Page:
Ford plans to restore buttons and knobs to its high-tech dashboards, after drivers complained that touchscreen-centric infotainment systems made common tasks like adjusting volume demand too much attention. The car company still maintains that its SYNC and MyFord Touch systems, which see increasingly large LCD displays take center-stage in the dashboard, are popular among drivers, with 79-percent of new 2013 cars sold featuring the systems. However, as of the 2014 F-150, the finger-friendly - but potentially distracting - panels will be rejoined by more traditional controls.
"F-150 blends touch screen capability with traditional buttons and knobs," Ford said in a statement today, "a similar balance planned for future Ford vehicles."
However, Raj Nair, global product development chief at the car maker, filled in the background for the WSJ, saying that Ford had made sure "to spend a lot of time with customers to find what exactly are the areas that are bothering them." Among the common pain-points, he explained, were the hassles in changing radio channel or volume "through familiar knobs", those functions instead being handled by a touchscreen UI.
Ironically, the sheer popularity of the MyFord Touch and SYNC systems may be damaging Ford in consumer research such as the incoming J.D. Power & Associates Initial Quality Survey. Following the release of MyFord Touch, the car company's 2011 and 2012 rankings took a significant hit, something Ford believes may be because drivers of its vehicles are more frequently finding themselves in front of complex infotainment systems versus less-commonly-specified rival dashboard glitz.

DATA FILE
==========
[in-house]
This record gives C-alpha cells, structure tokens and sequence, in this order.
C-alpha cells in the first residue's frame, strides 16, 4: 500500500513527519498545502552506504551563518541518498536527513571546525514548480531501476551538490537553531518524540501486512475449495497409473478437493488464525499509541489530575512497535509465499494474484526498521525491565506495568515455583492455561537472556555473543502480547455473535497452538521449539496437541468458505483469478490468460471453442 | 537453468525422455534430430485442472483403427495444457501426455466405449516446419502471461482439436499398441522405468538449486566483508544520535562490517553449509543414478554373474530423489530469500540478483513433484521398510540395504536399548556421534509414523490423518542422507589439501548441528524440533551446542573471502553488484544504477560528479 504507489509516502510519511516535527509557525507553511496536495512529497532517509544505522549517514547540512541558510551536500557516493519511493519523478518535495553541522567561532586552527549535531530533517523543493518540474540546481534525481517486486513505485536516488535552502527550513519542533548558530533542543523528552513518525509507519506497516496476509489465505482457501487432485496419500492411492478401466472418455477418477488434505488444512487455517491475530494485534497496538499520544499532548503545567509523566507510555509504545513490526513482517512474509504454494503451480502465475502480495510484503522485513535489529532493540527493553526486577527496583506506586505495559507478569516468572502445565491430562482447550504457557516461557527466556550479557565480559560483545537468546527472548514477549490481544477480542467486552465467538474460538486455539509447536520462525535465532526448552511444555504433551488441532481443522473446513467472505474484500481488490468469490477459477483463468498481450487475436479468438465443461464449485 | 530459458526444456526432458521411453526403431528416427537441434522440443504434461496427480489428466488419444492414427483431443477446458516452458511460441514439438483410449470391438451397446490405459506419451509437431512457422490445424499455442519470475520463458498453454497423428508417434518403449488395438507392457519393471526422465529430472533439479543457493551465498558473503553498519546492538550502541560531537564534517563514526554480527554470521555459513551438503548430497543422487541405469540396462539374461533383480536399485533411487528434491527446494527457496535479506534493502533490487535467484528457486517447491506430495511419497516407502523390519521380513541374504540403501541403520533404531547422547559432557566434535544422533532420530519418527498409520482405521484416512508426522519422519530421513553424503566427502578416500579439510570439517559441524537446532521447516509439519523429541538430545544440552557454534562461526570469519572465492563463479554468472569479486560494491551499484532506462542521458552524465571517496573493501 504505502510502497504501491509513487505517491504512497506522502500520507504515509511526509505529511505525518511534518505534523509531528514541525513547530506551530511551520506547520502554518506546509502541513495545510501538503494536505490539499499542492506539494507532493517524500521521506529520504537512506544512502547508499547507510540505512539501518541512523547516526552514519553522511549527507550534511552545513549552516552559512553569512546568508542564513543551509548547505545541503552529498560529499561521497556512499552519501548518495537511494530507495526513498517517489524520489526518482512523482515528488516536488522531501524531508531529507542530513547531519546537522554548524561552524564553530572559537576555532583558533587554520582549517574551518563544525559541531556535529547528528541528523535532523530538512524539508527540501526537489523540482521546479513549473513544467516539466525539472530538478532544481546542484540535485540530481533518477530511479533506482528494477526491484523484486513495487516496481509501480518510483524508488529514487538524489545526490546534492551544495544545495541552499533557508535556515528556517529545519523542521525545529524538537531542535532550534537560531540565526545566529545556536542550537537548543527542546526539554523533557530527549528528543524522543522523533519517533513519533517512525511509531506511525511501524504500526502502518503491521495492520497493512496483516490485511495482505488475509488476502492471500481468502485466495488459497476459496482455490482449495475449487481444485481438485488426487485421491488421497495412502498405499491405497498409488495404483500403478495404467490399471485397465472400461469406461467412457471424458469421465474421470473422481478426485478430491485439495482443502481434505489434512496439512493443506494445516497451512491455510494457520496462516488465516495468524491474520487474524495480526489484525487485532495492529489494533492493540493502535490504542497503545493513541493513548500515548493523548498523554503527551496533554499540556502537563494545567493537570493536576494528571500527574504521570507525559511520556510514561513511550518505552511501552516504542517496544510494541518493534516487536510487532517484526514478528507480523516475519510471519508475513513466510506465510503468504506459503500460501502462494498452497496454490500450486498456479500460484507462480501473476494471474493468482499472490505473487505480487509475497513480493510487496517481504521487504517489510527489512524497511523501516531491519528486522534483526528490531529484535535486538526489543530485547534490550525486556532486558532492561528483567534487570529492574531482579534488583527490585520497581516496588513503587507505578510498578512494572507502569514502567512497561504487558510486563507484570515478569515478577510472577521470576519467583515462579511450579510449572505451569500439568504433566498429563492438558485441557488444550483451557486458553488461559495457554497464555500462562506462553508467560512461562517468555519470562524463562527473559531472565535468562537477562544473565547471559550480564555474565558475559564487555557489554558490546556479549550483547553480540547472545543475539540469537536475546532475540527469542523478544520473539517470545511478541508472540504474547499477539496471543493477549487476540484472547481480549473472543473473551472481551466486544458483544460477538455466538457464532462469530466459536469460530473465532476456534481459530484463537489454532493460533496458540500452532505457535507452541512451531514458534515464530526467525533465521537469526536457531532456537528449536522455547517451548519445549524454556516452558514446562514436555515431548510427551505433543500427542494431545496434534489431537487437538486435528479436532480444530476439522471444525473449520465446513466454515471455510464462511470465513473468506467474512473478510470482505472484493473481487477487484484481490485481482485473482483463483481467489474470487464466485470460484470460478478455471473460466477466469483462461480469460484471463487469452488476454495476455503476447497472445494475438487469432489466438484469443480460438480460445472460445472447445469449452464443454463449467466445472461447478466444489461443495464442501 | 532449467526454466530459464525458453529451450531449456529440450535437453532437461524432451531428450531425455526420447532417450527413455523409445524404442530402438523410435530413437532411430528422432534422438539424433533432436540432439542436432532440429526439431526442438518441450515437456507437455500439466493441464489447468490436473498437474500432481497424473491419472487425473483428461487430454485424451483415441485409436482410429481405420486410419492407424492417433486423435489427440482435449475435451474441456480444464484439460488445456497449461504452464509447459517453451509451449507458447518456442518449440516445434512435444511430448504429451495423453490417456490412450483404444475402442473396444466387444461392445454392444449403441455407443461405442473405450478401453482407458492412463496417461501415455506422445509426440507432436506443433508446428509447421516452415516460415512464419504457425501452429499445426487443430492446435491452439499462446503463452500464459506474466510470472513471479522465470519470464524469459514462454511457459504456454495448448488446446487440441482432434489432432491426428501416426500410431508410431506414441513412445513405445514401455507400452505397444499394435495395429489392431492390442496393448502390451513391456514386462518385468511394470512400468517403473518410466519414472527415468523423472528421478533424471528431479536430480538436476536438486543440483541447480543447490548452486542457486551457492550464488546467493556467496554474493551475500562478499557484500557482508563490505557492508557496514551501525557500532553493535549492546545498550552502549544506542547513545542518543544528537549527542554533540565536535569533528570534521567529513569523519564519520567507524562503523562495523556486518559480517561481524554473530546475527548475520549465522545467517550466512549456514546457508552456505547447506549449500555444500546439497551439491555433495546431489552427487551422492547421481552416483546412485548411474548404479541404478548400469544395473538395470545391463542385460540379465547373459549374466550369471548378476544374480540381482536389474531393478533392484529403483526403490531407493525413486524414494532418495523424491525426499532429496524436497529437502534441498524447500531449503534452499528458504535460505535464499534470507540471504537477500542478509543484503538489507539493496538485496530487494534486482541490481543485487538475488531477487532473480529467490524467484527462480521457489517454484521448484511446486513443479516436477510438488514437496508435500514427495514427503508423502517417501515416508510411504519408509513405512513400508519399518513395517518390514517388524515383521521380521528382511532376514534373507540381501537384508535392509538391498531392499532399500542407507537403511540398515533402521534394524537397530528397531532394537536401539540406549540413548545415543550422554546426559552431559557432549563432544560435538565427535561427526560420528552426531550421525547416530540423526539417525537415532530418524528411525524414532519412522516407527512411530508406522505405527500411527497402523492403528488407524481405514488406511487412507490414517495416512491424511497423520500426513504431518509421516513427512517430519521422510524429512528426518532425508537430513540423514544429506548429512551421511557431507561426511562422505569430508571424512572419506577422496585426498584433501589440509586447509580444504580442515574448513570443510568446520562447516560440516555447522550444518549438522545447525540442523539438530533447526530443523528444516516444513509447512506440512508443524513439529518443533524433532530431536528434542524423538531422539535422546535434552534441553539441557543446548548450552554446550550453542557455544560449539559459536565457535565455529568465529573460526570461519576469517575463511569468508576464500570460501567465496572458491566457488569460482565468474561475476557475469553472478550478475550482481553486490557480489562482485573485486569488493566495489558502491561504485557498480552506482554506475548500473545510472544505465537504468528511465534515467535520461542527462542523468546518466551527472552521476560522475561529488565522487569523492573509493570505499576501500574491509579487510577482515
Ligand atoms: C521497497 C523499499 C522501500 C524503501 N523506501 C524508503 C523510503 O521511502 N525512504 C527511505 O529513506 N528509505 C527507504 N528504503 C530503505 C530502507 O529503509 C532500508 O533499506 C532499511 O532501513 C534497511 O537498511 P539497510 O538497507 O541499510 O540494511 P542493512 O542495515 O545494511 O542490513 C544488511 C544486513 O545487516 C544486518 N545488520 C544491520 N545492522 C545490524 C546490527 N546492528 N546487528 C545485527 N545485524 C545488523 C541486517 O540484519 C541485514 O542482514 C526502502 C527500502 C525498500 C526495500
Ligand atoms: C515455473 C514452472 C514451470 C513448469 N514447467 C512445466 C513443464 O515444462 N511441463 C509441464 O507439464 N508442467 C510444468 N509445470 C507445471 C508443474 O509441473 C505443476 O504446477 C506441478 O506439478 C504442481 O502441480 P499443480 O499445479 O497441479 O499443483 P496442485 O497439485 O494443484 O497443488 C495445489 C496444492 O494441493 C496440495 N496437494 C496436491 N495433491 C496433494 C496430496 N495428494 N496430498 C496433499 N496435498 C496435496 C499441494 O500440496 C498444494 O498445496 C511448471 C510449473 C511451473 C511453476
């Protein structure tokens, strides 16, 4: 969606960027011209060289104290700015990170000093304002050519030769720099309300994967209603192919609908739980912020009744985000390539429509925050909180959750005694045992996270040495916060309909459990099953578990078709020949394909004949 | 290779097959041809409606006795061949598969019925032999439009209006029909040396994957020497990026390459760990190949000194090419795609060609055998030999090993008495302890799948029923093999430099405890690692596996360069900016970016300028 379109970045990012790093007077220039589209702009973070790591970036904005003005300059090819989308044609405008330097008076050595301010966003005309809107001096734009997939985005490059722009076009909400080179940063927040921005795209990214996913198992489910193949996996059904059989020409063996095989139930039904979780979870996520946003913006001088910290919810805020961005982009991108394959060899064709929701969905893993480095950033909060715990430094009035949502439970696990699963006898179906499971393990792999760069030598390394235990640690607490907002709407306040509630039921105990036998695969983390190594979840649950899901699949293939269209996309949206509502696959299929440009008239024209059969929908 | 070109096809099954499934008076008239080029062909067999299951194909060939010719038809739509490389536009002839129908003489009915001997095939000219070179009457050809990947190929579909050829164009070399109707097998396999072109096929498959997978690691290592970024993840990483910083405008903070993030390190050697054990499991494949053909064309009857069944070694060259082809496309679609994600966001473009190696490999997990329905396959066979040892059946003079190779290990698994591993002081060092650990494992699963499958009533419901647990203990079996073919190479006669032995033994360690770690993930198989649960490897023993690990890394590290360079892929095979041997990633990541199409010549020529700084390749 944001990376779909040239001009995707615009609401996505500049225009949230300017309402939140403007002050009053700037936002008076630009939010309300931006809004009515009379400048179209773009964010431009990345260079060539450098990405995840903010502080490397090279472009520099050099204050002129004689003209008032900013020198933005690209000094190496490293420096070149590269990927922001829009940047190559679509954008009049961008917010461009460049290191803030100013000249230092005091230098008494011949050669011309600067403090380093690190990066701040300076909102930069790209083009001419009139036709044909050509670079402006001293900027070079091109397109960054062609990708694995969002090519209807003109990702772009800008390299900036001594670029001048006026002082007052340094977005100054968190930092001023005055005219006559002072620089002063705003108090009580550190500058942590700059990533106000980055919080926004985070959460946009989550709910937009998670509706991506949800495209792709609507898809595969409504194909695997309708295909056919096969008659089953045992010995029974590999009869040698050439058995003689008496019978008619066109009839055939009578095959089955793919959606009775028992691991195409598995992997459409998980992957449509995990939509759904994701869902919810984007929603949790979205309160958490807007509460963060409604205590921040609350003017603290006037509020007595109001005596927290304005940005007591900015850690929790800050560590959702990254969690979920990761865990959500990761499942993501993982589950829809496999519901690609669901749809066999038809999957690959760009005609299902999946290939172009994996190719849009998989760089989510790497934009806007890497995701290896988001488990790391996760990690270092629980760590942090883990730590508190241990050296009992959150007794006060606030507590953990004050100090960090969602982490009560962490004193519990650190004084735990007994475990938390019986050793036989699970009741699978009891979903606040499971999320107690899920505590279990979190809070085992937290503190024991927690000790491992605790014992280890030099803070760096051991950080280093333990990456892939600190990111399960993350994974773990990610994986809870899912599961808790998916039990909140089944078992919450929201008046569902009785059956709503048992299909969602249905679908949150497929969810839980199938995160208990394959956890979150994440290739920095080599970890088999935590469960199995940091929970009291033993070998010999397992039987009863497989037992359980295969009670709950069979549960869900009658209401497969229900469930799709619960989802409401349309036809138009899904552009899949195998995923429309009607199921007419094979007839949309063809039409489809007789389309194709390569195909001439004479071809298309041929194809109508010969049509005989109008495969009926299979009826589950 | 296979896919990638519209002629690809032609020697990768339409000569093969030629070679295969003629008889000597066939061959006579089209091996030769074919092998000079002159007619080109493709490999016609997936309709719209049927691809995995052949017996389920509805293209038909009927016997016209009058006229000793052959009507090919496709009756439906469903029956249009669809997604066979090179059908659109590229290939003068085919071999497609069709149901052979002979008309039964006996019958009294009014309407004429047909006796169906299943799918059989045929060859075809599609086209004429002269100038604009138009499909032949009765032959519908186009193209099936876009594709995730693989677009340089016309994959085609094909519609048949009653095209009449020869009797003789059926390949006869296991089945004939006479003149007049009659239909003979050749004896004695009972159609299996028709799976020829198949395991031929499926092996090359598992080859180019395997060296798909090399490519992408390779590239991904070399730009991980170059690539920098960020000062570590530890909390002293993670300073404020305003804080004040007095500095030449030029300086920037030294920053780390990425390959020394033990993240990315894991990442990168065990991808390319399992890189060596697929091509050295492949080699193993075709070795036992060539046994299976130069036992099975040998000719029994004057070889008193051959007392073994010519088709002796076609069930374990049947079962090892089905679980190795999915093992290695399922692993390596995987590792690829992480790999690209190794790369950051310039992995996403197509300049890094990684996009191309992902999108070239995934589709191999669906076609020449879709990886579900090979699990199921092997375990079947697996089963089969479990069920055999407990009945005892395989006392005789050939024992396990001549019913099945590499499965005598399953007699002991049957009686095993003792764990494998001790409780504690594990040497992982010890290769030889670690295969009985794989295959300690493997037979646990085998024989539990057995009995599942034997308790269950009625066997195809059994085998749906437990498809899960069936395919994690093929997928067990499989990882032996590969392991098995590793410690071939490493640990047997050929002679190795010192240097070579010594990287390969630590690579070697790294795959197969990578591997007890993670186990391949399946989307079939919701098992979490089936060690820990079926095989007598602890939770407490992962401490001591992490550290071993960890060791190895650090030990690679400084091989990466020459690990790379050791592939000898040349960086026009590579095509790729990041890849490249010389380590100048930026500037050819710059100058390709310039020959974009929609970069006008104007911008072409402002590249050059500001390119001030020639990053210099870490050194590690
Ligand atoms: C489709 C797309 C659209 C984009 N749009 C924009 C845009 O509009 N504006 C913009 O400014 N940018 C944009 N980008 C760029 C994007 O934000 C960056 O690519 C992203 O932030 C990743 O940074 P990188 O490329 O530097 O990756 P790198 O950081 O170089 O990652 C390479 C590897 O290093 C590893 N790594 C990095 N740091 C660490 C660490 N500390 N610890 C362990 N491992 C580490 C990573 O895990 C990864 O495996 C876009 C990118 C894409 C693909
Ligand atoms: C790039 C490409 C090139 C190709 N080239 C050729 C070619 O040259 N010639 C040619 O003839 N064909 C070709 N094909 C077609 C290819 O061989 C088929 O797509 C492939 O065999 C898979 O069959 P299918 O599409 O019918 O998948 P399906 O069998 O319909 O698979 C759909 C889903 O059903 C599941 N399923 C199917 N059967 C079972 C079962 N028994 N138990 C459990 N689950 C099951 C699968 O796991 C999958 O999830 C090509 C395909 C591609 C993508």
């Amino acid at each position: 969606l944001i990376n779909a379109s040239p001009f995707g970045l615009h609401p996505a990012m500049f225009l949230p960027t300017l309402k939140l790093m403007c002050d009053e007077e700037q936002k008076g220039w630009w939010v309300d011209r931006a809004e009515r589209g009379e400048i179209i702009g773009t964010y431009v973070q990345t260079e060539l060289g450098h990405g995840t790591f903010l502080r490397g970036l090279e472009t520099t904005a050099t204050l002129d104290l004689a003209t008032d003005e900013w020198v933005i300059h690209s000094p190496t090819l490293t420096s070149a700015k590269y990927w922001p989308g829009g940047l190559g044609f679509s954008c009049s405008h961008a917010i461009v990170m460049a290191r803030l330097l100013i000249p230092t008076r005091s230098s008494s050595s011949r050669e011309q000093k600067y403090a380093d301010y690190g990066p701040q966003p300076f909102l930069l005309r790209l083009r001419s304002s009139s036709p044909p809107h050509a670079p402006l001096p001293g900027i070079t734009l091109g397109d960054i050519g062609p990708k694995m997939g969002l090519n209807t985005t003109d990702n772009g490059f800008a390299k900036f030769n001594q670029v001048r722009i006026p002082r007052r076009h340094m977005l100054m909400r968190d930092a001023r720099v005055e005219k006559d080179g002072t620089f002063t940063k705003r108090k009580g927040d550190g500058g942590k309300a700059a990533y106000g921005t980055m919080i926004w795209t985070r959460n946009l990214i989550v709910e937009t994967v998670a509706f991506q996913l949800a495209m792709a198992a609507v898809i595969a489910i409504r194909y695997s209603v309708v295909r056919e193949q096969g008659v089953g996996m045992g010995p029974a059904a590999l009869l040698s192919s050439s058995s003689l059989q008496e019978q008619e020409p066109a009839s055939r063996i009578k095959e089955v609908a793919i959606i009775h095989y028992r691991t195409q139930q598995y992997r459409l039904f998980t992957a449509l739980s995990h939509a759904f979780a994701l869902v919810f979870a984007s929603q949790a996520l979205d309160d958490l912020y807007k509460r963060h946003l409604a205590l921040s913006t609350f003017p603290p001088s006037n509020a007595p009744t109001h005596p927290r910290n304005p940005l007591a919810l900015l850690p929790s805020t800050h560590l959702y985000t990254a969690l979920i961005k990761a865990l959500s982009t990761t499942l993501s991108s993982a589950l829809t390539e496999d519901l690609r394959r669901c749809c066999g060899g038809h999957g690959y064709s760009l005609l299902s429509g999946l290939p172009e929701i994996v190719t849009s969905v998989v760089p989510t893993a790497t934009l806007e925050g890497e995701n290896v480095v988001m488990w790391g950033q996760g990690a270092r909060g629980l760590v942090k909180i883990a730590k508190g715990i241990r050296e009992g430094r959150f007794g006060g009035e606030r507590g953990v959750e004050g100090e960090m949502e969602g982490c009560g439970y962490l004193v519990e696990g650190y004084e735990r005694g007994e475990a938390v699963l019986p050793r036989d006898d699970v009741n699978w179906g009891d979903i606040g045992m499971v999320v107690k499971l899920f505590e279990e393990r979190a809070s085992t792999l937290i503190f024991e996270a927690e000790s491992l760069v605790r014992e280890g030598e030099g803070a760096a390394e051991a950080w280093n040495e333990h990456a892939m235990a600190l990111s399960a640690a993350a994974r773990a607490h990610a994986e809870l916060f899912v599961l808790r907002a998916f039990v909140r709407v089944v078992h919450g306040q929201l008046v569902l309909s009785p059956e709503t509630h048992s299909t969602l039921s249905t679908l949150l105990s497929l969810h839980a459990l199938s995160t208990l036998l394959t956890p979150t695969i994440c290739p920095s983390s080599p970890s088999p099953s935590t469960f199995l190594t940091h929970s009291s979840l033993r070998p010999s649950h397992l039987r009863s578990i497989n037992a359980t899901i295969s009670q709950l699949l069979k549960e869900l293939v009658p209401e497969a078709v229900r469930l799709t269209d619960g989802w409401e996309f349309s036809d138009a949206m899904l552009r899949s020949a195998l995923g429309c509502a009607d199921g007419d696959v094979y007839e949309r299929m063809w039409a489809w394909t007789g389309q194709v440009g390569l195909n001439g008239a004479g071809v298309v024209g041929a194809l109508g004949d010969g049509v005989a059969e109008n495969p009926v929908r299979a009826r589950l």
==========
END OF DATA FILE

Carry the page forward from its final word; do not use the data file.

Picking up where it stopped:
Several software updates have been pushed out over the past few years, with another expected to land over the summer. Meanwhile, Ford opened up its Sync AppLink Developer Program in January this year, inviting coders to cook up in-car apps that integrate with the vehicle's equipment and voice-control systems.
Ford SYNC AppLink apps hands-on demo:
Ford isn't the only car company taking a close look at how increasingly complicated equipment is controlled by the driver. Last year, the National Highway Traffic Safety Administration (NHTSA) voiced significant concerns that touchscreen dashboards were simply too distracting, making suggestions that there should be limits placed on the amount of button pressing and text displayed to the driver at any point.
Meanwhile, more recently, even hands-free technology - using voice-control systems that can read out messages and respond to spoken commands - has been found to be not as safe as initially expected. By monitoring brain activity of drivers using speech-to-text and other features, researchers discovered a higher propensity toward "inattention blindness", where a hazard - such as a pedestrian stepping out in front of the car - is seen, but the distracted driver takes longer to mentally process that information.
The outcome may well be a more draconian approach to exactly what technology is permitted in moving vehicles. The NHTSA has drafted recommendations for a blocking system that would actively prevent smartphones and other devices from being used in potentially distracting ways, ranging from annoying bleeps similar to those triggered when a seatbelt isn't being worn, to lock-down systems that would actually deactivate the contentious functionality.